During the Lent Term of 1901, we joined with the Whiteheads in taking Professor Maitland’s house in Downing College. Professor Maitland had had to go to Madeira for his health. His housekeeper informed us that he had “dried hisself up eating dry toast,” but I imagine this was not the medical diagnosis. Mrs. Whitehead was at this time becoming more and more of an invalid, and used to have intense pain owing to heart trouble. Whitehead and Alys and I were all filled with anxiety about her. He was not only deeply devoted to her but also very dependent upon her, and it seemed doubtful whether he would ever achieve any more good work if she were to die. One day, Gilbert Murray came to Newnham to read part of his translation of The Hippolytus, then unpublished. Alys and I went to hear him, and I was profoundly stirred by the beauty of the poetry. When we came home, we found Mrs. Whitehead undergoing an unusually severe bout of pain. She seemed cut off from everyone and everything by walls of agony, and the sense of the solitude of each human soul suddenly overwhelmed me. Ever since my marriage, my emotional life had been calm and superficial. I had forgotten all the deeper issues, and had been content with flippant cleverness. Suddenly the ground seemed to give way beneath me, and I found myself in quite another region. Within five minutes I went through some such reflections as the following: the loneliness of the human soul is unendurable; nothing can penetrate it except the highest intensity of the sort of love that religious teachers have preached; whatever does not spring from this motive is harmful, or at best useless; it follows that war is wrong, that a public school education is abominable, that the use of force is to be deprecated, and that in human relations one should penetrate to the core of loneliness in each person and speak to that. The Whitehead’s youngest boy, aged three, was in the room. I had previously taken no notice of him, nor he of me. He had to be prevented from troubling his mother in the middle of her paroxysms of pain. I took his hand and led him away. He came willingly, and felt at home with me. From that day to his death in the war in 1918, we were close friends.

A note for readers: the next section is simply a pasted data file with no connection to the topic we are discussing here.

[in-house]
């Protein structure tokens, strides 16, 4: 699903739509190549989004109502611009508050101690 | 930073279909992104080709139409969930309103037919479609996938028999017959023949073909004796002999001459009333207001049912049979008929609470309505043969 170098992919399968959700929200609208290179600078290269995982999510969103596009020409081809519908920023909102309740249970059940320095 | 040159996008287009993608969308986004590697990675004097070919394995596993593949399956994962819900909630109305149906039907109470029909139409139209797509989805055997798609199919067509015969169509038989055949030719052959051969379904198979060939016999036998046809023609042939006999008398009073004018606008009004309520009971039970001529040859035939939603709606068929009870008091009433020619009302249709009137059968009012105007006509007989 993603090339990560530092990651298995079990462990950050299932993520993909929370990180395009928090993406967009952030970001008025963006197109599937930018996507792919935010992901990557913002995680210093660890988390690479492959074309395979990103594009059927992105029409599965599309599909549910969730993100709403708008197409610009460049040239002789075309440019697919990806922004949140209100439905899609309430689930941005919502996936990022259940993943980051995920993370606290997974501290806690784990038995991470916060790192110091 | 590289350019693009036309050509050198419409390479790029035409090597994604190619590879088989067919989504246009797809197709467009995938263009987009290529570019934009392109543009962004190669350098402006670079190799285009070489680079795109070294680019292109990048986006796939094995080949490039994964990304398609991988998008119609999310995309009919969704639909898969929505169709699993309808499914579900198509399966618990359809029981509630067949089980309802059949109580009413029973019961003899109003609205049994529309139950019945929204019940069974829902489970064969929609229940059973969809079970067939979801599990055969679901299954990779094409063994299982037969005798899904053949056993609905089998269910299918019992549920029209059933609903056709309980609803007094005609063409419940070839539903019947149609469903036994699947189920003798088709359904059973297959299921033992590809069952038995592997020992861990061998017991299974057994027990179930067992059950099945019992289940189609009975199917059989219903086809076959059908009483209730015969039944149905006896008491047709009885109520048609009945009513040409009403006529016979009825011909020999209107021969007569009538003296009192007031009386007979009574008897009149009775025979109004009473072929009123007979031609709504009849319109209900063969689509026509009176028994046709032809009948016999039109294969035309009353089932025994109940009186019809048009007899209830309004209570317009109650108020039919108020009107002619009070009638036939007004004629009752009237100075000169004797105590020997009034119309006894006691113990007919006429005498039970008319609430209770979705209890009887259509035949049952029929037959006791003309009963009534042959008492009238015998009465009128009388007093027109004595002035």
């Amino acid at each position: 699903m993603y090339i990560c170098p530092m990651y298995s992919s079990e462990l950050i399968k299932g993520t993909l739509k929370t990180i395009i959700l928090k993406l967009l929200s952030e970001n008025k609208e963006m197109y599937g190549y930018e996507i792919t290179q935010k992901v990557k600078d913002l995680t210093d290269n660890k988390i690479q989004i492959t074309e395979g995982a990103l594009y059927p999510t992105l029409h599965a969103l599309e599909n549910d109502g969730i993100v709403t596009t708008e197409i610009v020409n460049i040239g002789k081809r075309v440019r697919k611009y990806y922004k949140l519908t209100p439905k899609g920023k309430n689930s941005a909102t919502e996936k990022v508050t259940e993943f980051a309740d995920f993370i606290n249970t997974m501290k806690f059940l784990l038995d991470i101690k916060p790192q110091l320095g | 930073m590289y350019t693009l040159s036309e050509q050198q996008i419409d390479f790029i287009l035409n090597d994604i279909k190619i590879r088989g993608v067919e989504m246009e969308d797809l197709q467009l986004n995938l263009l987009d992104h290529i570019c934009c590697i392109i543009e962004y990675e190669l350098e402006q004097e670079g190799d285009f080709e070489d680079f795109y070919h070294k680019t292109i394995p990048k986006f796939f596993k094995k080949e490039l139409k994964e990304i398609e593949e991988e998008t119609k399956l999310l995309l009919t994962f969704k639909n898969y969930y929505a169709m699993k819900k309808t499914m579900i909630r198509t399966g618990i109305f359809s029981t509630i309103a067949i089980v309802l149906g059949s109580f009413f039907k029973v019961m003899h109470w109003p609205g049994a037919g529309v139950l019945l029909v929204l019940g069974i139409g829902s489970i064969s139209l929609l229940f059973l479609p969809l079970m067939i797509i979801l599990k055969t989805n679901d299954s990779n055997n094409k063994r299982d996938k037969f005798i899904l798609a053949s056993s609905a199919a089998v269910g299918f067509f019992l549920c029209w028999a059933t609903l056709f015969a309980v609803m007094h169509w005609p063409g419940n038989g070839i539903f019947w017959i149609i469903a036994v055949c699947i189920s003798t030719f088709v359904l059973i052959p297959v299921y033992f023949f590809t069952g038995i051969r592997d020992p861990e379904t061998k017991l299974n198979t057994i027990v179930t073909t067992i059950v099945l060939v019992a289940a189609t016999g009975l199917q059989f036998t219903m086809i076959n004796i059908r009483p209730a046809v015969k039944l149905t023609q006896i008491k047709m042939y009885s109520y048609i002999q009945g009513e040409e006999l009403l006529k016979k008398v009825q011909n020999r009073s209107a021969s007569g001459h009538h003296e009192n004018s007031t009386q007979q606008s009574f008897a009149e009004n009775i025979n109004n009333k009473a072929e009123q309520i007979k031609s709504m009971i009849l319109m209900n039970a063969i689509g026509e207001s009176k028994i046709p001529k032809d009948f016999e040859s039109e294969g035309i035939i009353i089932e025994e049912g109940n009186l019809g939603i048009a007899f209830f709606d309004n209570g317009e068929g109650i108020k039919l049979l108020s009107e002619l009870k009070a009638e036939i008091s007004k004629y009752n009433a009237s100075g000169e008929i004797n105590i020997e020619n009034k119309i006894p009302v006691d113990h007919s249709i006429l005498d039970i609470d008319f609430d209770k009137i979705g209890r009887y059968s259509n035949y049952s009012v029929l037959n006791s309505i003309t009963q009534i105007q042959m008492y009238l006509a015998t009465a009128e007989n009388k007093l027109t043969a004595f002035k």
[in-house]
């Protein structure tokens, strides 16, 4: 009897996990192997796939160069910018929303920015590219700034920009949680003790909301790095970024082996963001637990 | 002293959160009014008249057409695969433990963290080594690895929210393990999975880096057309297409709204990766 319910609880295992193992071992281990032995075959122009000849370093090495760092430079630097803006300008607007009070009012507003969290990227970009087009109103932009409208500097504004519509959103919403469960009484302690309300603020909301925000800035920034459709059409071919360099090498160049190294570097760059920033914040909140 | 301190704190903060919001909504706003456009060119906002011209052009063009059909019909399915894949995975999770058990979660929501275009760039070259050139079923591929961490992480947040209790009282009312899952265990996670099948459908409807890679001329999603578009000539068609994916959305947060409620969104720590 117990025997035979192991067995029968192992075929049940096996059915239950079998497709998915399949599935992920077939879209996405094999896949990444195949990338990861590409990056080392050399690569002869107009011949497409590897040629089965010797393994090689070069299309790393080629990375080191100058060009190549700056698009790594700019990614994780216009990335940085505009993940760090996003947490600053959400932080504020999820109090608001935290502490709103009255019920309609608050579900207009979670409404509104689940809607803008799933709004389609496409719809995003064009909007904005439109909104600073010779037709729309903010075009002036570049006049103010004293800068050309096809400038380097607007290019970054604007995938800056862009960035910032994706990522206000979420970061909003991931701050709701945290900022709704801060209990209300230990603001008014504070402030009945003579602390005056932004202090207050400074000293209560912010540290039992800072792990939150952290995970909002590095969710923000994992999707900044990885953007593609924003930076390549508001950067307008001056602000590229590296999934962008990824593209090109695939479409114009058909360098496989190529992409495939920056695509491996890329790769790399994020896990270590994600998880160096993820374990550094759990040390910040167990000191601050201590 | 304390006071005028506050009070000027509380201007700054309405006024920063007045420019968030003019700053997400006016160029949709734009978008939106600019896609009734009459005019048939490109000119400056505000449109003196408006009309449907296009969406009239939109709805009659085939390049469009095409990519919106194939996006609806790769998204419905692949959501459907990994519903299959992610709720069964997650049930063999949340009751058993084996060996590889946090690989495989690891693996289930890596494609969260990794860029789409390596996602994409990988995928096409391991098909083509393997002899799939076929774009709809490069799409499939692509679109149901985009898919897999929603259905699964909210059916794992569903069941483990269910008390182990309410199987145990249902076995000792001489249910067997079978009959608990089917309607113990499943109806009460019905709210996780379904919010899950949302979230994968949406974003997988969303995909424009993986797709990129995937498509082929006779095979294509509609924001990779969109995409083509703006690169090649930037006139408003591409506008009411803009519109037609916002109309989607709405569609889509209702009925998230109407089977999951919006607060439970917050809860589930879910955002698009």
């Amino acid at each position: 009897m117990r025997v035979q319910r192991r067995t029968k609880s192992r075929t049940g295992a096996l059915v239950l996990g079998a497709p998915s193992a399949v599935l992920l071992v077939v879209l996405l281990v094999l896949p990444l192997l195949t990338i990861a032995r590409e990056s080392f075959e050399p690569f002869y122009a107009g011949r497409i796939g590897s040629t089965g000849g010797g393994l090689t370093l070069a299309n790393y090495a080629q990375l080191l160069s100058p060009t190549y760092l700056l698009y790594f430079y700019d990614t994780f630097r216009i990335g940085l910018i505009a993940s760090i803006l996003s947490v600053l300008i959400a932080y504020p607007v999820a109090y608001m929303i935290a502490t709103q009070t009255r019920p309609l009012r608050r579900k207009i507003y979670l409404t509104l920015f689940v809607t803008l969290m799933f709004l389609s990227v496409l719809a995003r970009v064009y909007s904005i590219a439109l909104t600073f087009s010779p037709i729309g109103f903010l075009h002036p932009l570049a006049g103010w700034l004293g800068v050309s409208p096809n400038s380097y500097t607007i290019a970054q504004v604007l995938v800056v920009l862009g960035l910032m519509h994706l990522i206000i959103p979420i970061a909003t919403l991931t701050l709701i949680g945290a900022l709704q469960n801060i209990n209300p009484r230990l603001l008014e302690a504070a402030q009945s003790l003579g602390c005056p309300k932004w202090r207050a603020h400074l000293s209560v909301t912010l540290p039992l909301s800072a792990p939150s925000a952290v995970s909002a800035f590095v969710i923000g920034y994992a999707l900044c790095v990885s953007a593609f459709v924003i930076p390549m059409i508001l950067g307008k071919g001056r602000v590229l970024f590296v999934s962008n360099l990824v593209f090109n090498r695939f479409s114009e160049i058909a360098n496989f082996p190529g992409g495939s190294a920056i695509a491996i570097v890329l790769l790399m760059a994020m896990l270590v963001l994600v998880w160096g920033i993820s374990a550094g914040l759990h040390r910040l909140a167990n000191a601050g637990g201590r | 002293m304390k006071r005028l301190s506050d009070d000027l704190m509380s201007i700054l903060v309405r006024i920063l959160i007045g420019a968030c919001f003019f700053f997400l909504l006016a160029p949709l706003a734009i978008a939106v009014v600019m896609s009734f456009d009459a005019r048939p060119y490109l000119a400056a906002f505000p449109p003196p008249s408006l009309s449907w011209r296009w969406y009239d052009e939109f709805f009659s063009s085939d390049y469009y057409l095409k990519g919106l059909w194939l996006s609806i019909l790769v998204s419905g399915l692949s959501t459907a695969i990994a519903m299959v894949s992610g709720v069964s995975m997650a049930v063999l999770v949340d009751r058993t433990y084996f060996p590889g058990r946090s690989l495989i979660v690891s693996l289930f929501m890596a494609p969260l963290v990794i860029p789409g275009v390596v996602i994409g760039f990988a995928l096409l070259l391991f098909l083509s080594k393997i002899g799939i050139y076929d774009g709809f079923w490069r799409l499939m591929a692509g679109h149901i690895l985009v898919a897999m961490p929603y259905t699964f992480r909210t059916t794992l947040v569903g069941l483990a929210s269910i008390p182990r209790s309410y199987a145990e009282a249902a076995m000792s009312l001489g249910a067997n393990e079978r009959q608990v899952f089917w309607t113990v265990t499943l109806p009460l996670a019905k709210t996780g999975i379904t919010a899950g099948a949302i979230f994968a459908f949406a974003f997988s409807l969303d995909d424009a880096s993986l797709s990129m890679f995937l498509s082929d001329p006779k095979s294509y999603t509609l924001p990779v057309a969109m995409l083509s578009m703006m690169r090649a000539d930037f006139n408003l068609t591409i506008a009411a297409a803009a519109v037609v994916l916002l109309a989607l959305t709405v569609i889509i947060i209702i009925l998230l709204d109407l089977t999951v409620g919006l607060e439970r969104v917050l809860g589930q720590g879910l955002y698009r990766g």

At the end of those five minutes, I had become a completely different person. For a time, a sort of mystic illumination possessed me. I felt that I knew the inmost thoughts of everybody that I met in the street, and though this was, no doubt, a delusion, I did in actual fact find myself in far closer touch than previously with all my friends, and many of my acquaintances. Having been an imperialist, I became during those five minutes a pro-Boer and a pacifist. Having for years cared only for exactness and analysis, I found myself filled with semi-mystical feelings about beauty, with an intense interest in children, and with a desire almost as profound as that of the Buddha to find some philosophy which should make human life endurable. A strange excitement possessed me, containing intense pain, but also some element of triumph through the fact that I could dominate pain, and make it, as I thought, a gateway to wisdom. The mystic insight that I then imagined myself to possess has largely faded, and the habit of analysis has reasserted itself. But something of what I thought I saw in that moment has remained always with me, causing my attitude during the first war, my interest in children, my indifference to minor misfortunes, and a certain emotional tone in all my human relations.